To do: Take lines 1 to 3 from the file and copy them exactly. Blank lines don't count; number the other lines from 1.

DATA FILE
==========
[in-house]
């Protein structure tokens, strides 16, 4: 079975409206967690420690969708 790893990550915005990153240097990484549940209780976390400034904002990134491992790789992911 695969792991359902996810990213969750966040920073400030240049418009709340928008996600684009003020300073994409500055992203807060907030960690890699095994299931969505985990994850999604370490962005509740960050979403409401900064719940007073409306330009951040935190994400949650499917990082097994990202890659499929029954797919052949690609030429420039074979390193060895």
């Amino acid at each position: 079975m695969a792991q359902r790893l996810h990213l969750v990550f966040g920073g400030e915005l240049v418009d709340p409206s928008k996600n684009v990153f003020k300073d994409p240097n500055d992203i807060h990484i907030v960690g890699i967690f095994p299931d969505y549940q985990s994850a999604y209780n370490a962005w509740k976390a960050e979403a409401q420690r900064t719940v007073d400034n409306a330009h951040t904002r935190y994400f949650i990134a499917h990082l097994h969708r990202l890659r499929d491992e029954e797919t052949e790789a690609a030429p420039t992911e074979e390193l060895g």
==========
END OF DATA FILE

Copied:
[in-house]
């Protein structure tokens, strides 16, 4: 079975409206967690420690969708 790893990550915005990153240097990484549940209780976390400034904002990134491992790789992911 695969792991359902996810990213969750966040920073400030240049418009709340928008996600684009003020300073994409500055992203807060907030960690890699095994299931969505985990994850999604370490962005509740960050979403409401900064719940007073409306330009951040935190994400949650499917990082097994990202890659499929029954797919052949690609030429420039074979390193060895």
């Amino acid at each position: 079975m695969a792991q359902r790893l996810h990213l969750v990550f966040g920073g400030e915005l240049v418009d709340p409206s928008k996600n684009v990153f003020k300073d994409p240097n500055d992203i807060h990484i907030v960690g890699i967690f095994p299931d969505y549940q985990s994850a999604y209780n370490a962005w509740k976390a960050e979403a409401q420690r900064t719940v007073d400034n409306a330009h951040t904002r935190y994400f949650i990134a499917h990082l097994h969708r990202l890659r499929d491992e029954e797919t052949e790789a690609a030429p420039t992911e074979e390193l060895g």